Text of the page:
PhotoHome prices across the country rose over the last 12 months.

On a year-over-year basis, the S&P/Case-Shiller U.S. National Home Price Index (HPI), covering all nine U.S. census divisions, was up 5.4% in January.

The 10-City Composite rose 5.1% for the year., while the 20-City Composite’s year-over-year gain was 5.7%. After seasonal adjustment, the National, 10-City Composite, and 20-City Composite rose 0.5%, 0.8%, and 0.7%, respectively, from the prior month.

West leads the year-over-year advance

Portland, Seattle, and San Francisco reported the highest year-over-year gains among the 20 cities, with another month of double digit annual price increases. Portland was on top with an 11.8% year-over-year price increase, followed by Seattle with 10.7%, and San Francisco with a 10.5% increase.

Eleven cities enjoyed greater price increases in the year ending January 2016 versus the year ending December 2015. Phoenix posted an annual gain of 6.1% in January 2016 versus 6.3% in December 2015, ending its streak of 12 consecutive months of increasing annual gains. The western part of the country saw the largest price gains in the past year; the northeast is the weakest region.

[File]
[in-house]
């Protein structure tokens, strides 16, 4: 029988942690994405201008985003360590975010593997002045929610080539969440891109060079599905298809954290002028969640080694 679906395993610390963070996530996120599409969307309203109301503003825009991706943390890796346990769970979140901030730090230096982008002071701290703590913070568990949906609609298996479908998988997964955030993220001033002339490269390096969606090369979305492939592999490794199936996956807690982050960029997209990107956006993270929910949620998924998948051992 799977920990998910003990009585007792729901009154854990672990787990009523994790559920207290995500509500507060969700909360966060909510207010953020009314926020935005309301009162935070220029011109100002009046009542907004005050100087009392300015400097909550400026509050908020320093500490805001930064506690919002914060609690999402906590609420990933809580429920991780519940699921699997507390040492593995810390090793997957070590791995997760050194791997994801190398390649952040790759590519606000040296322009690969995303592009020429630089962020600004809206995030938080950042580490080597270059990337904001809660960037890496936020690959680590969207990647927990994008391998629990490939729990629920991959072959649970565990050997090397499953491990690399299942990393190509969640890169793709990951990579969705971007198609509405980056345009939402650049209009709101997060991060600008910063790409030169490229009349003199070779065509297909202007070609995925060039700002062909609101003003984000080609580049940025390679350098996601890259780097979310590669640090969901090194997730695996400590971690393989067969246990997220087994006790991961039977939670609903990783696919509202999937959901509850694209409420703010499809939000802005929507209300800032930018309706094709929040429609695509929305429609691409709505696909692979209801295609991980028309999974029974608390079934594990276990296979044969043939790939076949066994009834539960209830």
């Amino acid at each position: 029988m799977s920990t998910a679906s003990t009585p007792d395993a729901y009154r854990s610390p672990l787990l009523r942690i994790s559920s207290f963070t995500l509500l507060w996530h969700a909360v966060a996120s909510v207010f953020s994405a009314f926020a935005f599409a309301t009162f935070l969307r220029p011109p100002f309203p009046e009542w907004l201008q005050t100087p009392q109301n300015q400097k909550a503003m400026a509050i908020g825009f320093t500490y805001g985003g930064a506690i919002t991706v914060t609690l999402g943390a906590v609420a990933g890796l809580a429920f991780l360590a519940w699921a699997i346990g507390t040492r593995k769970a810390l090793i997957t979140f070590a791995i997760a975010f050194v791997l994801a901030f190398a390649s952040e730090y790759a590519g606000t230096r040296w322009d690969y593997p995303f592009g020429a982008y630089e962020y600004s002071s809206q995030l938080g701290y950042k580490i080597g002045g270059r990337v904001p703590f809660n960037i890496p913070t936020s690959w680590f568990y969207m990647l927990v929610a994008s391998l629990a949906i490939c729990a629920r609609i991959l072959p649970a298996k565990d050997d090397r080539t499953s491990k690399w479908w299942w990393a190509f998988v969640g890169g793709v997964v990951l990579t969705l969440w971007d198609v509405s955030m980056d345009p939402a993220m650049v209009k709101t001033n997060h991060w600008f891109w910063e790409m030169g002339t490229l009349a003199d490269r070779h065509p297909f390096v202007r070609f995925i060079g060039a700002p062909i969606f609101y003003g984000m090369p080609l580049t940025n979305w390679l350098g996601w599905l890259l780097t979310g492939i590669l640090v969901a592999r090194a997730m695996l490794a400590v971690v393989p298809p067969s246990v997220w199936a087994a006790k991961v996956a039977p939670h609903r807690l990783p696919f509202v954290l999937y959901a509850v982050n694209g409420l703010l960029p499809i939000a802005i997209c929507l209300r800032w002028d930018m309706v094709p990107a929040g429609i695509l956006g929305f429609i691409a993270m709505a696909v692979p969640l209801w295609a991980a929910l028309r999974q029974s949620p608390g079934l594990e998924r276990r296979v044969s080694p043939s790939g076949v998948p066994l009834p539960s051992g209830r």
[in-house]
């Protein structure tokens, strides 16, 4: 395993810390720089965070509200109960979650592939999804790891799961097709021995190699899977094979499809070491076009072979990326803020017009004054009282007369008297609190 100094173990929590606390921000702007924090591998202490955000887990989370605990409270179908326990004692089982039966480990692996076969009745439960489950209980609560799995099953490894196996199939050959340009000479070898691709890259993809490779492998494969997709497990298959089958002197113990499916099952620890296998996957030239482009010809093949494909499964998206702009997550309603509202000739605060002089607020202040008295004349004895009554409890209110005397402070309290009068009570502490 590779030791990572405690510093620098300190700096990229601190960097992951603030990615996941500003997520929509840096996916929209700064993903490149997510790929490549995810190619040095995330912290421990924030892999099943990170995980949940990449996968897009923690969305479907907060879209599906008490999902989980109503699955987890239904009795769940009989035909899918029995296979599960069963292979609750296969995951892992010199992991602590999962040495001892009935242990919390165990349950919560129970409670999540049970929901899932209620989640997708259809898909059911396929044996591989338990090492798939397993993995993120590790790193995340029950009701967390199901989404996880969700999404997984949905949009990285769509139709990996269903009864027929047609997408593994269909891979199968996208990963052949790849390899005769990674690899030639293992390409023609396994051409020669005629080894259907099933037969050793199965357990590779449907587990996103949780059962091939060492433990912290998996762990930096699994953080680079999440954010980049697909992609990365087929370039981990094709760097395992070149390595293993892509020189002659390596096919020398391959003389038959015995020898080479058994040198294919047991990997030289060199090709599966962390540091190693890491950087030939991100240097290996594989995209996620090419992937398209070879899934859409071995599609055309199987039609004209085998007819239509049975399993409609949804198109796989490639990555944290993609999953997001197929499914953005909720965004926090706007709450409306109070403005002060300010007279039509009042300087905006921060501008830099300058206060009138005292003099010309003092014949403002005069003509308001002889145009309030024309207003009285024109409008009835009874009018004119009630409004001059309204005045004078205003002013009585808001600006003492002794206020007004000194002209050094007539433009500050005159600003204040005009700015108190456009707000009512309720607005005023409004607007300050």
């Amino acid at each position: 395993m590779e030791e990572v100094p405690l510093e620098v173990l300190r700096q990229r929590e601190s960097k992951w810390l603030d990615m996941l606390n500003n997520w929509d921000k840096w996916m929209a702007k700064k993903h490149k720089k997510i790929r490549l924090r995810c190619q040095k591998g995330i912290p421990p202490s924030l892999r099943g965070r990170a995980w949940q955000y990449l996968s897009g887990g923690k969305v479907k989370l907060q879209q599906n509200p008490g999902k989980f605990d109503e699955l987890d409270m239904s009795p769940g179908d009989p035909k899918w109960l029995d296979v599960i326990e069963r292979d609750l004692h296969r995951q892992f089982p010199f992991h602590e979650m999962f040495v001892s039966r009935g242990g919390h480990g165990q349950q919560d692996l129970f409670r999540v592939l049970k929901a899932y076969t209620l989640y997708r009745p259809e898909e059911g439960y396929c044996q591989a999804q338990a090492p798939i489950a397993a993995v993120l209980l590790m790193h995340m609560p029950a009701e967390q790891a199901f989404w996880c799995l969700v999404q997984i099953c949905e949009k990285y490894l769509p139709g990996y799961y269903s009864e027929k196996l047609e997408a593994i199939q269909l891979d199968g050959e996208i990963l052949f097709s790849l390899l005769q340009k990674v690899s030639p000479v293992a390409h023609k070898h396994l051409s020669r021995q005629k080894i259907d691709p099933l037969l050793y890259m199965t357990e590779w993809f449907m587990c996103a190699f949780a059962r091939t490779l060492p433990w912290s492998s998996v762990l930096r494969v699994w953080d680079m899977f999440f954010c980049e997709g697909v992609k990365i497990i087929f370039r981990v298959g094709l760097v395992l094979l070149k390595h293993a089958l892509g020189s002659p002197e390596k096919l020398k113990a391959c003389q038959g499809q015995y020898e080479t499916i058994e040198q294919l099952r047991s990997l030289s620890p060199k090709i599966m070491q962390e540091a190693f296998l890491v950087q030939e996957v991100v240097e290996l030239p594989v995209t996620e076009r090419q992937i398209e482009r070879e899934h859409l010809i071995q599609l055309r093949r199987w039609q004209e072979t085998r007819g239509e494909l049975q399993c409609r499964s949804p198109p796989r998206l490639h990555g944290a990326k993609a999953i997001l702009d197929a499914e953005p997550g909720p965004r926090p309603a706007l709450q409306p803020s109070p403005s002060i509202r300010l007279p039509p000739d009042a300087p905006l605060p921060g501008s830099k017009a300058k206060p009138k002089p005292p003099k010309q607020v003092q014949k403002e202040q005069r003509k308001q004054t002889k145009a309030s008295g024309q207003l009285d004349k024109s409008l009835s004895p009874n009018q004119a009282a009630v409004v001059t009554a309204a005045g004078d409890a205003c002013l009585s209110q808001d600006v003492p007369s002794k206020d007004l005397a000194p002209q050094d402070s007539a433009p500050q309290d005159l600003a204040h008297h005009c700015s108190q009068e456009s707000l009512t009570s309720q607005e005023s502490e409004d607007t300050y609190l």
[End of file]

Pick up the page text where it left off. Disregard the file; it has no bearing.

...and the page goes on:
Before seasonal adjustment, the National Index, the 10-City Composite, and the 20-City Composite all were unchanged in January. After seasonal adjustment, all three composites reported strong advances.

Eleven of 20 cities reported increases in January before seasonal adjustment; after seasonal adjustment, all 20 cities increased for the month.

Inventory worries

“Home prices continue to climb at more than twice the rate of inflation,” said David M. Blitzer, managing director and chairman of the Index Committee at S&P Dow Jones Indices. “The low inventory of homes for sale -- currently about a five month supply -- means that would-be sellers seeking to trade-up are having a hard time finding a new, larger home.

The recovery of the sale and construction of new homes has lagged the gains seen in existing home sales, but this may be starting to change. Starts of single family homes in February were the highest since November 2007, and the single-family-home share of total housing starts was 70% in February, up from a low of 57% in June 2015.

“While low inventories and short supply are boosting prices,” Blitzer said, “financing continues to be a concern for some potential purchasers, particularly young adults and first time home buyers. The issue is availability of credit for people with substantial student or credit card debt.”

Blitzer said one hopeful sign is that the home ownership rate -- at 63.7% in the 2015 fourth quarter -- may be turning around. It is up slightly from 63.5% in the 2015 second quarter but far below the 2004 high of 69.1%.”

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